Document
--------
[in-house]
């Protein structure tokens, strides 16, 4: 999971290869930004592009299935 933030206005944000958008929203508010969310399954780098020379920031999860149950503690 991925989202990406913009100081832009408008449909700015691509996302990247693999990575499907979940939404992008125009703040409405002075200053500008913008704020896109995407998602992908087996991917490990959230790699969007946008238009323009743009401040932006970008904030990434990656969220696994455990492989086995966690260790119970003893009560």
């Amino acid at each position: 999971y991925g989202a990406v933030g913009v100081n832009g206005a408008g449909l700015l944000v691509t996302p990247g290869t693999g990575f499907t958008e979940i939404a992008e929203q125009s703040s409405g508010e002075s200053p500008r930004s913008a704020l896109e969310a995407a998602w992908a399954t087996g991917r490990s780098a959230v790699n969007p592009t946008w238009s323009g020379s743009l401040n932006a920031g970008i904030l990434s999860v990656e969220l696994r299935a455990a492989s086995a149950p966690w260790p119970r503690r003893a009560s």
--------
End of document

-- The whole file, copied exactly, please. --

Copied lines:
[in-house]
């Protein structure tokens, strides 16, 4: 999971290869930004592009299935 933030206005944000958008929203508010969310399954780098020379920031999860149950503690 991925989202990406913009100081832009408008449909700015691509996302990247693999990575499907979940939404992008125009703040409405002075200053500008913008704020896109995407998602992908087996991917490990959230790699969007946008238009323009743009401040932006970008904030990434990656969220696994455990492989086995966690260790119970003893009560």
């Amino acid at each position: 999971y991925g989202a990406v933030g913009v100081n832009g206005a408008g449909l700015l944000v691509t996302p990247g290869t693999g990575f499907t958008e979940i939404a992008e929203q125009s703040s409405g508010e002075s200053p500008r930004s913008a704020l896109e969310a995407a998602w992908a399954t087996g991917r490990s780098a959230v790699n969007p592009t946008w238009s323009g020379s743009l401040n932006a920031g970008i904030l990434s999860v990656e969220l696994r299935a455990a492989s086995a149950p966690w260790p119970r503690r003893a009560s």